Ofcom has announced new incentives for mobile operators to provide better coverage in the country’s rural areas.
In its latest Connected Nations report, the regulator said that all four mobile operators currently only provide 41% of offices and homes in rural areas with “good” coverage of a minimum 2Mbps but provide that level of service to 83% of urban areas.
Ofcom plans to sell two batches of coverage obligations in its next series of 5G spectrum auctions at a £400m discount to boost rural cellular coverage.
The regulator said it expects to auction two spectrum bands about a year from now in conjunction with the coverage obligations. One of the auctions will be for the 700Mhz band, which is ideally suited to offer “good” mobile coverage both indoors and open outdoor areas. The other auction will be for the 3.6Ghz to 3.8Ghz band, which the mobile operators can use to offer 5G service.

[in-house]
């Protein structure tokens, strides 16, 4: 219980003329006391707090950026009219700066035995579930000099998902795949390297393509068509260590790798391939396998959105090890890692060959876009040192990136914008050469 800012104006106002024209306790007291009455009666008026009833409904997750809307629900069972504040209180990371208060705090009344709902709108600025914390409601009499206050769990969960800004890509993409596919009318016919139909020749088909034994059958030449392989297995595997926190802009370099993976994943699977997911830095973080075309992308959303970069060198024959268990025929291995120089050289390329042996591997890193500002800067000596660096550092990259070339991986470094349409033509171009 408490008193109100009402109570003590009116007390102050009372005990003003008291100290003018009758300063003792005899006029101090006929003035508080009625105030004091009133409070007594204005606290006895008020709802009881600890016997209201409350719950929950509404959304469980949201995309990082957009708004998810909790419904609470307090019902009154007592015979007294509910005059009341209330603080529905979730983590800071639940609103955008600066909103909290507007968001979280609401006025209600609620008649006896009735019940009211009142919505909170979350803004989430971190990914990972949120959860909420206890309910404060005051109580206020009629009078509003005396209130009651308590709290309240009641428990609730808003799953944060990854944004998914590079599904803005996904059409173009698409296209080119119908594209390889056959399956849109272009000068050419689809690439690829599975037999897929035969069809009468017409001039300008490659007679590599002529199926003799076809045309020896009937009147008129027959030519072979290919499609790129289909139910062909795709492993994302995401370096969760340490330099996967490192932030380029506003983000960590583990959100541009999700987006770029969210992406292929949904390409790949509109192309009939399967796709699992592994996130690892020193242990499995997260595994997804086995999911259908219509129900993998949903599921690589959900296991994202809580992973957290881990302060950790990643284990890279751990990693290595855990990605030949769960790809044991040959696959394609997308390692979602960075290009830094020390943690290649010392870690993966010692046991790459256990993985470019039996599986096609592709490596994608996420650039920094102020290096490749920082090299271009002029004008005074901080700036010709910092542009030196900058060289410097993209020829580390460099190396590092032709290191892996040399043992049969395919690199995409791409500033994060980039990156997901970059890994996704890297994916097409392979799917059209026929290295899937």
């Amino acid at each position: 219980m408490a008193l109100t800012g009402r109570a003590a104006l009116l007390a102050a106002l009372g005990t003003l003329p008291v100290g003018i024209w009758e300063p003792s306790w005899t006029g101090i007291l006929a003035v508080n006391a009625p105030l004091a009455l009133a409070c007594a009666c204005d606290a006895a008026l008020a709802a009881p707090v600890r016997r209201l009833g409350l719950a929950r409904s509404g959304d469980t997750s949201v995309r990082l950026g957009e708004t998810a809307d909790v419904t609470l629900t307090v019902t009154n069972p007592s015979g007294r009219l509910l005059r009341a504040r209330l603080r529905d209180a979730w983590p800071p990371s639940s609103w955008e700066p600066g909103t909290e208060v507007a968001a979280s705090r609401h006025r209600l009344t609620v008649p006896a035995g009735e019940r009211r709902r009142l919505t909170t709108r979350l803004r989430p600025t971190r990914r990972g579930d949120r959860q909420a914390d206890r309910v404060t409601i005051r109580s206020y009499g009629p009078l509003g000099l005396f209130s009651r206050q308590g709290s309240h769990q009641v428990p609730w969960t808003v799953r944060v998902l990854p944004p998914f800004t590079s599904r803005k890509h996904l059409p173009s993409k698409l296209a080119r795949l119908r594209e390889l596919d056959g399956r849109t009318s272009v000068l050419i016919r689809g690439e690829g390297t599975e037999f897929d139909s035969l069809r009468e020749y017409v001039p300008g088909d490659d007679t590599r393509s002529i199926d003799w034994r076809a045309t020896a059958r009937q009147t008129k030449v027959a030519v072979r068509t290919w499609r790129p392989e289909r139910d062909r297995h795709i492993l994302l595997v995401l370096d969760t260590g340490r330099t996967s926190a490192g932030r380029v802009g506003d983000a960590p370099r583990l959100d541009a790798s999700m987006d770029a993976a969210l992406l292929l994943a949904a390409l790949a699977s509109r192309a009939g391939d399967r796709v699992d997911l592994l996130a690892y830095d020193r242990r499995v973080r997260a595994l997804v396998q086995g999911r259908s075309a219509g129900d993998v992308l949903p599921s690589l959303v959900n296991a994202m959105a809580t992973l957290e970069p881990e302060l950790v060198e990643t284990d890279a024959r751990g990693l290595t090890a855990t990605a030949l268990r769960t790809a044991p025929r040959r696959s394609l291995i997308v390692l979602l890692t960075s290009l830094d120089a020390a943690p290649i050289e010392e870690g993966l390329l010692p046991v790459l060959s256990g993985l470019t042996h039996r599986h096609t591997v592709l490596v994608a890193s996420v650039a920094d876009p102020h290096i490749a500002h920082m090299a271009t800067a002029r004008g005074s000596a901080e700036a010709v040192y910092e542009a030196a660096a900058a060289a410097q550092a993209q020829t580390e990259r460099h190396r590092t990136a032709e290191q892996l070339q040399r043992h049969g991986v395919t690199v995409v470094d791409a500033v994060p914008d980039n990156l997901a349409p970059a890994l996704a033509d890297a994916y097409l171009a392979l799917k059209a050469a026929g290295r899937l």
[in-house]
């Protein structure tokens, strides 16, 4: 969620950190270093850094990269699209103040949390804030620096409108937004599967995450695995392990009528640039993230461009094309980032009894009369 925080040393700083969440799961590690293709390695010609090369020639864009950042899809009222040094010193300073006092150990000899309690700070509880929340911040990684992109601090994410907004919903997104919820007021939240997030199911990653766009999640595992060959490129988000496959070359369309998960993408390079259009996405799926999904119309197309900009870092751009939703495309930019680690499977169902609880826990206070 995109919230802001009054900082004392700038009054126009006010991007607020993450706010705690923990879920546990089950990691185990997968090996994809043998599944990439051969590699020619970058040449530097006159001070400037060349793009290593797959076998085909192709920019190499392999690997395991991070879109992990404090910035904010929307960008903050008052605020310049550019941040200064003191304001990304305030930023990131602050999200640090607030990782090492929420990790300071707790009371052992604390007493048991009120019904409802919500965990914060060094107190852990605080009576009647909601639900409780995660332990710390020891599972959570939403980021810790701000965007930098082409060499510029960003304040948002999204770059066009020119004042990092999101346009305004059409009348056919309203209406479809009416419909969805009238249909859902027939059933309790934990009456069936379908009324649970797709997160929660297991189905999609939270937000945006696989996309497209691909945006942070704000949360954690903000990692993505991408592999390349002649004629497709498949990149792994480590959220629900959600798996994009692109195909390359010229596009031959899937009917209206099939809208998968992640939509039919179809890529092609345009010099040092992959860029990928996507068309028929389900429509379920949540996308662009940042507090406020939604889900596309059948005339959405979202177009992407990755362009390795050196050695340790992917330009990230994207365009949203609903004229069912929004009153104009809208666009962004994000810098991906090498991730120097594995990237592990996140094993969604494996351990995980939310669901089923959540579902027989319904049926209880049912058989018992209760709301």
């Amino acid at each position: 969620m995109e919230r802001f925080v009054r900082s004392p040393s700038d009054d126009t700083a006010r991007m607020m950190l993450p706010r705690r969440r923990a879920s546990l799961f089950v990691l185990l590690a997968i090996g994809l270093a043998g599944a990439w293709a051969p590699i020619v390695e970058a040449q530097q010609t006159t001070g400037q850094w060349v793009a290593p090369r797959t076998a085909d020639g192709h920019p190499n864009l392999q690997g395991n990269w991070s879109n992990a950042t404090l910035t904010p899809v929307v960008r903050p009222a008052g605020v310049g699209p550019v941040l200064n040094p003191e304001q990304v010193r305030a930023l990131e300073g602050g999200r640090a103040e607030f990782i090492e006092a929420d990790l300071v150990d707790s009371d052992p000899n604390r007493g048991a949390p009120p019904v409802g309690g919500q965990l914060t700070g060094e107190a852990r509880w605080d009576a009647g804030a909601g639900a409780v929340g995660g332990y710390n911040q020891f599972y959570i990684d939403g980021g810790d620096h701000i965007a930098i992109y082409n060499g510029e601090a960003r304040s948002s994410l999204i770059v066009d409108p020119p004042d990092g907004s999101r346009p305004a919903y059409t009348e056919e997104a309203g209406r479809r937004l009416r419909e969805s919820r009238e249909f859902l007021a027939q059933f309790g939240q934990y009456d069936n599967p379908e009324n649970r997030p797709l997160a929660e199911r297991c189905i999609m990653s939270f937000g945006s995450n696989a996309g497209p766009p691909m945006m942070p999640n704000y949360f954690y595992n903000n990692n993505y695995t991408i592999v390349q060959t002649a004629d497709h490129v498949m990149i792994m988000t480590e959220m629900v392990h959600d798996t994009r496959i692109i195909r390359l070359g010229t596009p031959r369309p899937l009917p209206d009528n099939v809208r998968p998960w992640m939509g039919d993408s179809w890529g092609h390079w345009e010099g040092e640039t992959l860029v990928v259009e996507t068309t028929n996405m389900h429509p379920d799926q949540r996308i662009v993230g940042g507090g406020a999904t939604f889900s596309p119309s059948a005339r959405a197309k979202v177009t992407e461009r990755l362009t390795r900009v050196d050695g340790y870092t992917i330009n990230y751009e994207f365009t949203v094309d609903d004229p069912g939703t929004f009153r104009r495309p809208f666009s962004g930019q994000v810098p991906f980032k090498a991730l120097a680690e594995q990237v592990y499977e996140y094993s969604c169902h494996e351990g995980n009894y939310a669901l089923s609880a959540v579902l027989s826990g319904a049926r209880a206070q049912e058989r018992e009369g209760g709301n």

The winners of the coverage obligations will be required to increase their coverage to 90% of the UK, which will mean improving mobile coverage for a minimum of 140,000 offices and homes in rural areas.
As part of the auction, Ofcom will require successful bidders to build 500 new masts in areas that currently have poor coverage.
Philip Marnick, Ofcom’s spectrum group director, indicated that the regulator was particularly concerned about the quality of mobile service in rural areas.
“As we release new airwaves for mobile, we’re planning rules that would extend good mobile coverage to where it’s needed. That will help ensure that rural communities have the kind of mobile coverage that people expect in towns and cities, reducing the digital divide,” he said.